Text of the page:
Stowaway Snail Helps Save Species from Extinction

The tiny snail that just helped
save its species from possible
extinction wasn’t supposed to be
there in the first place.
Researchers at the SUNY College of
Environmental Science and
Forestry didn’t need that baby
snail in their lab. They already
had ten critically endangered
Chittenango ovate amber snails
(Novisuccinea chittenangoensis)
living in their facility. That’s all
they were allowed to collect under
a special permit from the U.S. Fish
and Wildlife Service (FWS). At the
time only about 340 COAS snails
(as they’re abbreviated) remained
in the wild at their only habitat,
about 140 square meters beside
the crashing Chittenango Falls
waterfall in Cazenovia, New York.
Bringing any more into the lab
could have further threatened the
species. Half of them had already
died after a massive rockslide in
The SUNY researchers have spent
the past few years trying to figure
out how to breed COAS in captivity
to boost the wild population, a
long and involved process that
required a lot of trial and error.
The first step was to replicate their
wild habitat in a laboratory
setting. “This was tricky,” says
Rebecca J. Rundell , whose lab ran
the project. They had to simulate
the same temperature, humidity
and light exposure that the snails
would experience in the spray
underneath the 167-foot waterfall.
Once they accomplished that, the
researchers needed to provide food
for any snails they brought into
captivity. There was just one
problem there: Nobody knew what
COAS ate.
Graduate student Cody Gilbertson
tried several potential diets on a
related snail species until her
team found a diet that appeared
like it would work with COAS.
With that information and food in
hand, they finally brought a few
endangered snails in from the
The snails ate initially but didn’t
thrive on any of the foods the team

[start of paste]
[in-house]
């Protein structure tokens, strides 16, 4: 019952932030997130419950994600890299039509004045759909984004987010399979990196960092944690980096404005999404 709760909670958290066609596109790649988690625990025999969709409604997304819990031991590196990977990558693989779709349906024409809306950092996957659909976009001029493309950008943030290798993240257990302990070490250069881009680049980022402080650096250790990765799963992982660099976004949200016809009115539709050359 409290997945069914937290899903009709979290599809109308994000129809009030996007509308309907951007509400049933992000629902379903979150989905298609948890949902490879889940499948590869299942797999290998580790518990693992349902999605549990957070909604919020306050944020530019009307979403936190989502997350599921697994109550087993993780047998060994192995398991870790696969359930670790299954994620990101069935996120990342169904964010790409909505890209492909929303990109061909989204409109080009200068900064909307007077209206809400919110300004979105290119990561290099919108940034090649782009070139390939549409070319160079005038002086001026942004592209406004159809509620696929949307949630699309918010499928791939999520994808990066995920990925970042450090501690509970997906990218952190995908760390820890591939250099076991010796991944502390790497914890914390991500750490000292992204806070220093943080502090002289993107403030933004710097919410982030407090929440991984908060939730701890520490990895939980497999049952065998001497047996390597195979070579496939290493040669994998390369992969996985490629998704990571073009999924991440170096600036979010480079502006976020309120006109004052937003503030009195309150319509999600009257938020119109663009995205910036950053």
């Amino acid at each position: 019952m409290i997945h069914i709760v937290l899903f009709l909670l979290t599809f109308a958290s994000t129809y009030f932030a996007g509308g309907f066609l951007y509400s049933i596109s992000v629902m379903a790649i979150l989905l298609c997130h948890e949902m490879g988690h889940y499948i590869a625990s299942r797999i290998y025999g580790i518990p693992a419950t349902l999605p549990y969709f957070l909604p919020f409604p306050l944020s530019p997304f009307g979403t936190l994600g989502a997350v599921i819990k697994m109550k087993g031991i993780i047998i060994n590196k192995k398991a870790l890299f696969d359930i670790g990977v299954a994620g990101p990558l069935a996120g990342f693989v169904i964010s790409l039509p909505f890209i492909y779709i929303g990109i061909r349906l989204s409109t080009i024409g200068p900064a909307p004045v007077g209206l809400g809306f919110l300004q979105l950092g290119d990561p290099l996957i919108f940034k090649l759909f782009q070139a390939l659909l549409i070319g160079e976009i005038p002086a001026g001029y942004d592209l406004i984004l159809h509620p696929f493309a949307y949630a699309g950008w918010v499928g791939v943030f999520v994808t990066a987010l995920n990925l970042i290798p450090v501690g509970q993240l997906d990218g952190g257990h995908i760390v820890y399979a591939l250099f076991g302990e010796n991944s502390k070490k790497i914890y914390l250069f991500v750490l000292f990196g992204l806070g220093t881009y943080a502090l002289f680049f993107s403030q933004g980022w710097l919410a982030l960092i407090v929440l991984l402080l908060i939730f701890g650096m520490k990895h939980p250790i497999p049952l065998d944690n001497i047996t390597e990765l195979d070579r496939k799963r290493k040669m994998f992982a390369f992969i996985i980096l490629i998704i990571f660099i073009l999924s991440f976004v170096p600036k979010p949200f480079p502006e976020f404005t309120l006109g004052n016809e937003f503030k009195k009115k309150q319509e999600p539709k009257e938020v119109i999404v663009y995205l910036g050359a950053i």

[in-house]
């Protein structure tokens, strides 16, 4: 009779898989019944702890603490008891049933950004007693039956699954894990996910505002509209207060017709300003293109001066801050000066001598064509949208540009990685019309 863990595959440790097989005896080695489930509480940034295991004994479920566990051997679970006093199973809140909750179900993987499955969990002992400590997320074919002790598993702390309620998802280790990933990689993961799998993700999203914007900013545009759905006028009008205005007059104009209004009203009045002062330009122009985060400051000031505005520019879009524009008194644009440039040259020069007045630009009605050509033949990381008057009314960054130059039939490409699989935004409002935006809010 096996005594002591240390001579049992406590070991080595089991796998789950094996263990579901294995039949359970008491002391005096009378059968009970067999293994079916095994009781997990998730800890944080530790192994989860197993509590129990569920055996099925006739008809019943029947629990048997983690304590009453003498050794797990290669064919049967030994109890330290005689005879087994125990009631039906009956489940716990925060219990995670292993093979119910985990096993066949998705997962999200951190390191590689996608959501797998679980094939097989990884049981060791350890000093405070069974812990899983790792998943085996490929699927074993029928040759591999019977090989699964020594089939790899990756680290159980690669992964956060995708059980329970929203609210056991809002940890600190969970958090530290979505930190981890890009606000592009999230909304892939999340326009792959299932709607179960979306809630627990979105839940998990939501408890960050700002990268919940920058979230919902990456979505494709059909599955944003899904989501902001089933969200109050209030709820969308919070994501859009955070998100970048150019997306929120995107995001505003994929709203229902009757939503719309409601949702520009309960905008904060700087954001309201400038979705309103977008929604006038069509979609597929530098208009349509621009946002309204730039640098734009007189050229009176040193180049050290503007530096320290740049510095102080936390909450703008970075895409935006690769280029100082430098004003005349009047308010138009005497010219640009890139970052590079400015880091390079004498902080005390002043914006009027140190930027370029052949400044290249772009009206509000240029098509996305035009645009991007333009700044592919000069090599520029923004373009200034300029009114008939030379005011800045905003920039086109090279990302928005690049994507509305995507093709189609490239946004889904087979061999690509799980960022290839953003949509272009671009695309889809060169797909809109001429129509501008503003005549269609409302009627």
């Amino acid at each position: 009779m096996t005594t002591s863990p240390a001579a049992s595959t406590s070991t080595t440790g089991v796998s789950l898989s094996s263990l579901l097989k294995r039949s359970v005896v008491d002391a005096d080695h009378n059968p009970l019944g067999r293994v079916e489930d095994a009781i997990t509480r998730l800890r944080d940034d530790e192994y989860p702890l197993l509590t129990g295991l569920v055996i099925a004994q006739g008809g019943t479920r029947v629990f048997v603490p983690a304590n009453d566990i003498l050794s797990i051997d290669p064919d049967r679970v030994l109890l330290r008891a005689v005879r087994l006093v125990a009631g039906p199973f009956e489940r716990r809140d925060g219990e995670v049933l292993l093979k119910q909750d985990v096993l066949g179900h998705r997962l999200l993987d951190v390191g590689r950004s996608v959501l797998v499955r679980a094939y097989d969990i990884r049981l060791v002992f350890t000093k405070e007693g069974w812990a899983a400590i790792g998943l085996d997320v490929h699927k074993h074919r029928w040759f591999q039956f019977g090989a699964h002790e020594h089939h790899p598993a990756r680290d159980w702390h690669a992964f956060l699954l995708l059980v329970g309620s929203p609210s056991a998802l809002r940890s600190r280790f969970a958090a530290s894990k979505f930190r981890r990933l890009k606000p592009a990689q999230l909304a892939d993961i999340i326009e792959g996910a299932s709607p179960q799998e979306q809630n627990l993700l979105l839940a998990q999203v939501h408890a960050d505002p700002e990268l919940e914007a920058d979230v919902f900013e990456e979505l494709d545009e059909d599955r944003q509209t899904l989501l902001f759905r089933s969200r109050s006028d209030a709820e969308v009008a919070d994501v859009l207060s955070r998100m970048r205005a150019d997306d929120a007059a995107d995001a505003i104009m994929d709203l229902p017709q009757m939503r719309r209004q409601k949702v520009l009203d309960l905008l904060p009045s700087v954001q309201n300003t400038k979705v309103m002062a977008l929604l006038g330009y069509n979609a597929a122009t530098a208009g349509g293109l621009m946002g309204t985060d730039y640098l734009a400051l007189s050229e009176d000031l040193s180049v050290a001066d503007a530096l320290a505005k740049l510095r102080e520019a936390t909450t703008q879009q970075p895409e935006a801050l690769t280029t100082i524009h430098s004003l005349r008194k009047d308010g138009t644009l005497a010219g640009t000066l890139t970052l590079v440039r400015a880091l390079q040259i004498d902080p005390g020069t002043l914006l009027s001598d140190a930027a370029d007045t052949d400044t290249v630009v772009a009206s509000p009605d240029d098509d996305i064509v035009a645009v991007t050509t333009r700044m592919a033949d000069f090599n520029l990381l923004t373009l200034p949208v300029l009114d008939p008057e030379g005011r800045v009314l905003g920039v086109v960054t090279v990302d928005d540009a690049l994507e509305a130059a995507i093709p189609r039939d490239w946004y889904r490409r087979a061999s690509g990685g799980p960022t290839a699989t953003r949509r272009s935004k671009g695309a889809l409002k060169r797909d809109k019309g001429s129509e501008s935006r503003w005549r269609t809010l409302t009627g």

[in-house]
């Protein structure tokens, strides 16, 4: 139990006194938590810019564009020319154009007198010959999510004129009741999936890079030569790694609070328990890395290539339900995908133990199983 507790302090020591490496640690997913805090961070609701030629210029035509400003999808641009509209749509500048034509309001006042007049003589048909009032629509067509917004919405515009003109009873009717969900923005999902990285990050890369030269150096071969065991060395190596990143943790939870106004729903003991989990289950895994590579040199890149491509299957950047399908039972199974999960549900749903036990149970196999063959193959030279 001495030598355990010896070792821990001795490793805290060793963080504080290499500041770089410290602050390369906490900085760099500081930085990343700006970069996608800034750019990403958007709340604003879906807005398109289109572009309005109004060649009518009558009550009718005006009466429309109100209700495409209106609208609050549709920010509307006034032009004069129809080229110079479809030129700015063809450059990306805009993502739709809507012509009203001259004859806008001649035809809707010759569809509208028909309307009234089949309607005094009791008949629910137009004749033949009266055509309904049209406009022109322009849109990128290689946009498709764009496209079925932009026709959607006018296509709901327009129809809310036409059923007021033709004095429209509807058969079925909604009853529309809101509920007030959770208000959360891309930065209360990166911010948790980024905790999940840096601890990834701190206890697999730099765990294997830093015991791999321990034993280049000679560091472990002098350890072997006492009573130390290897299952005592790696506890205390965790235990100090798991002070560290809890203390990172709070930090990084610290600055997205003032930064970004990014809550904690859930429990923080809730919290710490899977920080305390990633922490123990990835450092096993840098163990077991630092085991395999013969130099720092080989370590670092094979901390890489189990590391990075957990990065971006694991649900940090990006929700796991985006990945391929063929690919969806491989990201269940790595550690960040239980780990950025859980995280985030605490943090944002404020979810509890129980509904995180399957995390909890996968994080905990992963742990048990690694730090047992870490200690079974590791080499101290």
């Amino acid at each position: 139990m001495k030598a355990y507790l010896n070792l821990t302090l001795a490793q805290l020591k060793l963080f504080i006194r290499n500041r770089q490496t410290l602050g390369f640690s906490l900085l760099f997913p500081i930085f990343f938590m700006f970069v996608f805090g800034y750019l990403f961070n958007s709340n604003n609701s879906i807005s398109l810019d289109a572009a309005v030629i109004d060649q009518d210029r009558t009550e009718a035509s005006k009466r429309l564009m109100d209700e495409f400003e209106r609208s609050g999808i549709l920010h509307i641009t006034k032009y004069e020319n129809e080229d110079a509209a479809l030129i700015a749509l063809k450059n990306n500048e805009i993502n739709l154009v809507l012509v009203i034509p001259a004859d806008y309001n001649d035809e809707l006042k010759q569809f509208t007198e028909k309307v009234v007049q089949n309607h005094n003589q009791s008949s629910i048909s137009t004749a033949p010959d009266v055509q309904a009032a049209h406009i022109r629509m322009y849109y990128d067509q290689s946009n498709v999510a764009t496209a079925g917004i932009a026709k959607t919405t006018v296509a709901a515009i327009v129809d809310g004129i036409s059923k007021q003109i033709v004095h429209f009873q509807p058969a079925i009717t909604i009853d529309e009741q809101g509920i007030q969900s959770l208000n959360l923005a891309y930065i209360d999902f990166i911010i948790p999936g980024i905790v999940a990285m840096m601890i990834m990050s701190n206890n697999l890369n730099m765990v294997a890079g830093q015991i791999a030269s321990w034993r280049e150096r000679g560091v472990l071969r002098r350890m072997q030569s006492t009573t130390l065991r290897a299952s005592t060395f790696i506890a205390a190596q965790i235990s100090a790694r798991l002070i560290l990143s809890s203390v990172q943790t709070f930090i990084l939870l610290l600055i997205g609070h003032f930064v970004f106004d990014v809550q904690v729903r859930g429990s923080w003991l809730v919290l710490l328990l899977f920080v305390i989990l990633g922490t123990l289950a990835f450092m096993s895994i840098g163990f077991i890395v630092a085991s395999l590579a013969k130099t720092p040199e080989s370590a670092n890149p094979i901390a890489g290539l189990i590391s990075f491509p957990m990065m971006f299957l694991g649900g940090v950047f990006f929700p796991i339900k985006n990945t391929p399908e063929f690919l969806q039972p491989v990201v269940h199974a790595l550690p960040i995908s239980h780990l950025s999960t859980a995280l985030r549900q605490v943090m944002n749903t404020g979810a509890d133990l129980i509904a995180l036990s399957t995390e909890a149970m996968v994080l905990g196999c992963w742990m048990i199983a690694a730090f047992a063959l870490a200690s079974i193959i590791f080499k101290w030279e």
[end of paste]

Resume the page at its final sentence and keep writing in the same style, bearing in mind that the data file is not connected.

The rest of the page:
provided. “They shut down and
stopped eating,” Gilbertson says. “I
ended up releasing them before
anything happened to them.”
The team tried again with another
batch of snails. Gilbertson
continued to bring different kinds
of vegetation from around the
waterfall to see what they would
eat. One day the leaves she
brought in contained something
extra and unexpected.
“A little stowaway snail that was
about 4mm in size came in on the
vegetation,” she says. “That’s how
all of this came together.”
Gilbertson got permission from
FWS to keep the additional
hatchling snail in the lab and
started watching it every day. She
offered it different food items to
see what might work. “Eventually I
came to dead cherry leaves,” she
That did the trick. “Very
specifically it liked the shade
leaves.” Unlike leaves that grew in
the sun—which had a waxy, tough
outer layer that slowed decay—the
shade-grown leaves were easier for
the snail to consume. The tiny
snail munched away until nothing
but the veins of the leaves were
“I kept feeding it cherry and it
started taking off in growth,”
Gilbertson says. “Its shell looked
beautiful, it was growing
normally, and it looked shiny and
vibrant. From that I could really
provide a better diet for the other
adults.” The tiny snail blossomed
and eventually reached 21mm in
This spring Gilbertson brought in
two more snails. “They
immediately mated and consumed
the diet I was providing to the one
hatchling,” she reports.
Soon the snails became baby-
making machines. By June the lab
had hatched more than 600 baby
snails, nearly tripling the entire
population for the species. Last
month they released 200 of them
back into Chittenango Falls.
They’ll now monitor the released
COAS—a few of them were large
enough to mark with the same
kinds of tags that other
researchers use to track honeybees
—while keeping up with
laboratory breeding. “We’ll
continue to breed them in the lab
and release the adults, then raise
the babies, then bring in more
adults next year,” Gilbertson says.
“We’re keeping the genetic
diversity somewhat managed that
Of course, this doesn’t put COAS
completely in the clear. Rundell
notes that the miniscule habitat
itself still faces several current
and potential threats. Invasive pale
swallow-wort plants have arrived
and choke off native vegetation.
Visitors to the park climb over
barriers to see the waterfall and
could trample the snails
underfoot. Climate change could
dry up the waterfall itself. “If
there is nowhere left to
reintroduce baby snails to, then
we have ultimately lost,” she says.
Luckily the news of the COAS
release has already generated a lot
of local media attention and
excitement from the community.
“It has been perspective-shifting
to see how everyday people can get
interested in a tiny little snail,”
Rundell says. “Word has been
spreading about this species and
people in the area are increasingly
curious about it and proud of it.
The more people that care about
their own species locally, even the
tiniest ones, the better off our wild
places will be across this country
and around the world.”
Gilbertson says their success so far
has been exciting and that they
hope to apply it to other species
that have extremely limited
populations. She also hopes the
news inspires others. “There’s not
a lot of positive news out there,”
she says. “It’s nice to have
glimmers of hope for other
conservation efforts. It can be